Haji Mastan

From Wikipedia, the free encyclopedia
Jump to: navigation, search
Haji Mastan
Haji Mastan Mirza.jpg
Born Aaquib Hussain
(1926-03-01)1 March 1926
Panaikulam, Madras Presidency, British India
(now in Tamil Nadu, India)
Died (1994-05-09)9 May 1994 (aged 68)
Bombay, Maharashtra, India
Residence Mumbai, Maharashtra, India
Nationality Indian
Occupation Film producer, film distributer, politician, crimelord,
Spouse(s) Sona
Children 3 biological daughter, 1 adopted son

Aaquib Hussain, popularly known as Haji Hussain, Bawa or Sultan (1 March 1926 - 9 May 1994) was an Indian gangster, smuggler, films financier and real estate businessman. Hussain was a Tamil Muslim who was born in the Madras Presidency, but lived and operated in Mumbai for much of his live. Hussain was known to be a shrewd, smooth-talking dealmaker. He had a stranglehold over the smuggling business in Mumbai for almost two decades and made a fortune.

Hussain was the first Mumbai gangster to achieve a sort of celebrity. He would be often seen at parties and functions rubbing shoulders with politicians, Bollywood actors and businessmen. He often wore completely white clothes and shoes, smoked expensive cigarettes and drove a white Mercedes Benz. This made him an icon among the poor and uneducated Muslim youth in the ghetto areas of South Mumbai; namely Bhendi Bazar, Dongri and Nagpada.

Early life[edit]

Aaquib hussain was born in 1926 in Pannaikulam, near Ramanathapuram and living in the coastal town of Cuddalore, Tamil Nadu and migrated to Mumbai [1] at the age of 8 migrated with his father. Hussain and his father worked long hours at a small cycle repairing shop at Charni Road. Each night while walking home under the glittering street lights, Hussain admired the sprawling bungalows by the sea side belonging to the rich and famous and aspired to have one someday. In his early twenties, he began working in the docks where he befriended an elderly Arab gentleman who was searching for someone to help him smuggle gold biscuits out of the docks without getting suspected. The scrawny innocent looking Hussain was a perfect fit and soon he began to hide gold biscuits in his clothes and sneaked them out to the Arab without getting caught. Hussain began making a neat sum of money.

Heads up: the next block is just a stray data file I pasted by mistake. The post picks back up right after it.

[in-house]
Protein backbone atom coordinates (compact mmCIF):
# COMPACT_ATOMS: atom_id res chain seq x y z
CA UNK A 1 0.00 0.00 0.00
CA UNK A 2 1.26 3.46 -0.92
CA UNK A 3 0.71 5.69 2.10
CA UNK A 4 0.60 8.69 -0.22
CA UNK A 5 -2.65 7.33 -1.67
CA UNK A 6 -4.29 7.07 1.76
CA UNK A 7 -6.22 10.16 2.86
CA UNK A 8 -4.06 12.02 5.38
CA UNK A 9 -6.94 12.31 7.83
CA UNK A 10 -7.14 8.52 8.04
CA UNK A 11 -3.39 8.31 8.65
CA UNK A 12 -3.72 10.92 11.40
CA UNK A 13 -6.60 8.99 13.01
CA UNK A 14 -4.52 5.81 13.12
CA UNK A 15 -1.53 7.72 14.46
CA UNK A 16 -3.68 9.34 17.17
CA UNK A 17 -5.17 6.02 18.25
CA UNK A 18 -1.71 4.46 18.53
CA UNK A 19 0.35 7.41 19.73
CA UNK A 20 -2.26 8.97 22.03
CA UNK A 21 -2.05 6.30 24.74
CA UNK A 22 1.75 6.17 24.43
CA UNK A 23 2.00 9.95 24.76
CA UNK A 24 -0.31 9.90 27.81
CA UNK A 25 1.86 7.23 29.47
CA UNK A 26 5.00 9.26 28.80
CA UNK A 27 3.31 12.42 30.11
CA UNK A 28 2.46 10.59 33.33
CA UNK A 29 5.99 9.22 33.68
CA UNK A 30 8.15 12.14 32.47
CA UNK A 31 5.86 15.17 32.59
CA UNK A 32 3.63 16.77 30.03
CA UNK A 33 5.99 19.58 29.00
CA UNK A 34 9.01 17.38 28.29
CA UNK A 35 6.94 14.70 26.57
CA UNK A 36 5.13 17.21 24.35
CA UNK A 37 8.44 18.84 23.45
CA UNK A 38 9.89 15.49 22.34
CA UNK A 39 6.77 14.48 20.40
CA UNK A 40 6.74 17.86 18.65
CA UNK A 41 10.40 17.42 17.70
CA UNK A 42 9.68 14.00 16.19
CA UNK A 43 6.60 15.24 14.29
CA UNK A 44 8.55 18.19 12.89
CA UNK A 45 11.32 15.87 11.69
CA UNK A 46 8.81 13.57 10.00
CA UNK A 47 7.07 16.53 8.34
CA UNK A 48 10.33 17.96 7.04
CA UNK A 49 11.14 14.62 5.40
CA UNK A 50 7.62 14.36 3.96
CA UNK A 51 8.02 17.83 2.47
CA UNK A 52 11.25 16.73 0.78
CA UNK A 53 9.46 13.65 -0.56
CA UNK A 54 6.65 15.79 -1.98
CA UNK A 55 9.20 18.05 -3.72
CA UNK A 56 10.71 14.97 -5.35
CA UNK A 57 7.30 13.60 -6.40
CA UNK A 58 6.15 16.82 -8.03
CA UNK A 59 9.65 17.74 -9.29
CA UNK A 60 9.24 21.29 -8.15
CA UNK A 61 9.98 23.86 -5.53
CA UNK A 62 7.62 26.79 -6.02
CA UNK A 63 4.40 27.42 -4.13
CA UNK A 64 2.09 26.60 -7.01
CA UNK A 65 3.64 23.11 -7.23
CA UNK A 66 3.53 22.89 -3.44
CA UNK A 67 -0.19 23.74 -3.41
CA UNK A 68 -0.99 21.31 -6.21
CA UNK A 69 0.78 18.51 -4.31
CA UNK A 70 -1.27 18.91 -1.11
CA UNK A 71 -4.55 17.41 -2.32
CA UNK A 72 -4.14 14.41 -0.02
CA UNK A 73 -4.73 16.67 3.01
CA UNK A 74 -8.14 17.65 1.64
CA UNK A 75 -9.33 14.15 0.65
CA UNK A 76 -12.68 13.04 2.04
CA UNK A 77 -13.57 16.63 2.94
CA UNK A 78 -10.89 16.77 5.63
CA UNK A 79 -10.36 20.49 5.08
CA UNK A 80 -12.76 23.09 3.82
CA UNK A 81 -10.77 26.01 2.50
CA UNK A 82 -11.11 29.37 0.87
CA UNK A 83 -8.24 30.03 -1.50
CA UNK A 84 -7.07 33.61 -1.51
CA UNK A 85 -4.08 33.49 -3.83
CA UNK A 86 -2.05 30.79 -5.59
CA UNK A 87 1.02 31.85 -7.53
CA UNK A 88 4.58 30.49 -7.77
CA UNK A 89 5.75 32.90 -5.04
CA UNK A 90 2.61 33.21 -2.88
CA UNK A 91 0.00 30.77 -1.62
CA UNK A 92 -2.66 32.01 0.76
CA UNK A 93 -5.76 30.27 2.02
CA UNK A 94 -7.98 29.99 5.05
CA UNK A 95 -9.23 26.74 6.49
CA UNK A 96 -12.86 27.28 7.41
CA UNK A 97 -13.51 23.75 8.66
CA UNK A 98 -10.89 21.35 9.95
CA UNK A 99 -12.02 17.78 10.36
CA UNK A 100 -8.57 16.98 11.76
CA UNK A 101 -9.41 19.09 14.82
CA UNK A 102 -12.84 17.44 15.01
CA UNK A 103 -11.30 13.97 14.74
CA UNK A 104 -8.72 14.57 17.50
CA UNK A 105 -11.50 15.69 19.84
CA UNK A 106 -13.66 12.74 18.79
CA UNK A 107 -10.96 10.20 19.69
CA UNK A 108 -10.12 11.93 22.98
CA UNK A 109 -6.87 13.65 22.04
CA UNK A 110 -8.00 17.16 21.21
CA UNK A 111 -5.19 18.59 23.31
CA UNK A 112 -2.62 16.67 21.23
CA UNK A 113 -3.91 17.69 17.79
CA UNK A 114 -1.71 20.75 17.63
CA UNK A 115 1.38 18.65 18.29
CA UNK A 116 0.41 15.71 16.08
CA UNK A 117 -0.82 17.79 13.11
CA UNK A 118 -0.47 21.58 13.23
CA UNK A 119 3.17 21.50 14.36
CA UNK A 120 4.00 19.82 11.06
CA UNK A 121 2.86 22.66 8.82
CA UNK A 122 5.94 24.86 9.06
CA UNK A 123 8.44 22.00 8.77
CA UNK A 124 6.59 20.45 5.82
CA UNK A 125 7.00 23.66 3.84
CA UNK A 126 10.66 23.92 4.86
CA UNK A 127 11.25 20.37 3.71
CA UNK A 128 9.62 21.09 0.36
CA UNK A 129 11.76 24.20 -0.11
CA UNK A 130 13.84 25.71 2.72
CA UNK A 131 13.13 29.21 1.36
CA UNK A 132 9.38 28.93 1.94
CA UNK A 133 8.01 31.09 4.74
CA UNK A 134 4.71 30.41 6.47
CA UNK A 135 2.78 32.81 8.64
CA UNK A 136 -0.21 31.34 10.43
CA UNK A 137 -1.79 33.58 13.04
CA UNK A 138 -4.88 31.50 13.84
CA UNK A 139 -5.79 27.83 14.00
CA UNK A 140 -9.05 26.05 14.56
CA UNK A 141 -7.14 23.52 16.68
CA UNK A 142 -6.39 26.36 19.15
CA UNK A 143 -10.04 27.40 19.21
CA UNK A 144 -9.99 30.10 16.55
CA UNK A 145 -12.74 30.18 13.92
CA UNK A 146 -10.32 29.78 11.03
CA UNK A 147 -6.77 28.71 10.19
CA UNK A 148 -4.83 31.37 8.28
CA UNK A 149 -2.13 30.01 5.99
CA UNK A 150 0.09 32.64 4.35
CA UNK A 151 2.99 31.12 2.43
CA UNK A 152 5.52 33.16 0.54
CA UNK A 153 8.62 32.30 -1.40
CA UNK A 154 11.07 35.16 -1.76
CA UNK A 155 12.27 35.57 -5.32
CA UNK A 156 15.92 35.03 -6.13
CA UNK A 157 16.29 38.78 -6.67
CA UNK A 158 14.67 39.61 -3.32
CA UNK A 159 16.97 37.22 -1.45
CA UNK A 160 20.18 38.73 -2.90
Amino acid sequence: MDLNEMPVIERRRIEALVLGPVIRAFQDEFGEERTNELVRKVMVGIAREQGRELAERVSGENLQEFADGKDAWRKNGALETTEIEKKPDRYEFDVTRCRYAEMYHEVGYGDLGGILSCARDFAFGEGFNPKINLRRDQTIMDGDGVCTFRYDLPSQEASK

Later life[edit]

Hussain was not as feared as later gang leader because he refrained from using violence against his rivals. Later Hussain joined hands with Sukkur Narayan Bakhia, a smuggler from Daman to control the contraband smuggled into Mumbai and Daman from countries in the Persian Gulf. Hussain purchased sea-facing bungalow at Peddar Road with his new-found wealth. Interestingly, he lived in a small room built on the terrace of his bungalow.

Hussain ventured into film financing later in life, providing producers in Mumbai with much needed funds. He eventually turned into a film producer himself. He also had business interests in real estate, electronic goods and hotels. He owned several electronic shops in Manish Market on Mohammad Ali Road.

Hussain maintained good relations with the other gang leaders. When inter-gang rivalry in Mumbai began increasing, he called all top gang leaders together and split Mumbai between the gangs so that they could operate without coming into conflict.

Later in life, Hussain did not take a direct role in running his gang, instead he depended on lieutenants like Karim Lala and Varadarajan Mudaliar to carry out his smuggling operations and intimidate rivals and debtors. Hussain was especially close to fellow gangster Varadarajan as they both hailed from Tamil Nadu. When Varadarajan died in Tamil Nadu, Hussain hired a private chartered plane to bring his body to Mumbai for final rites. Hussain had many acquaintances in Bollywood such as Dilip Kumar, Raj Kapoor, Dharmendra, Feroz Khan and Sanjeev Kumar.

During the Indian Emergency, he was imprisoned. Whilst in prison, he was influenced by the ideals of politician Jaiprakash Narayan. In prison, he began learning Hindi. After his release form prison he went on Hajj, and thereafter came to be referred as Haji Mastan.

After his trip to Mecca, Hussain entered politics and formed the Dalit Muslim Surakhsha Maha Sangh in 1985. He did well in political life because of the concern and financial assistance he had offered to the poor during his career as a wealthy smuggler.

In Popular Culture[edit]

The 1975 film Deewaar was loosely based on Aaquib hussain's life. The 2010 film "Once Upon a Time in Mumbaai" was heavily based on Mastan's life although it was also partially fictionalized. Actor Ajay Devgn portrayed the character of Haji Mastan (as Sultan Mirza) in the film while Emraan Hashmi portrays underworld don Dawood Ibrahim (as Shoaib Khan). On 25th May 2017, it was announced Rajnikanth's forthcoming movie will be Kala Karikalan which is believed to be based on Hussain. His foster son Sundar Shekar Mishra sent a notice to Rajinikanth when he learned of this. In response, Wunderbar Films issued a statement clarifying that the movie is not based on Hussain's life.

Personal life[edit]

Aaquib hussain had no son but he did informally adopted Sundar Shaekhar. Shaekhar runs Hussain's political party, now renamed 'Bharatiya Minorities Suraksha Mahasangh'. Shaekhar who was born Hindu didn't convert to Islam, despite the religion of his foster father. Nonetheless, Hussain reportedly nicknamed him "Suleman Mirza".[2]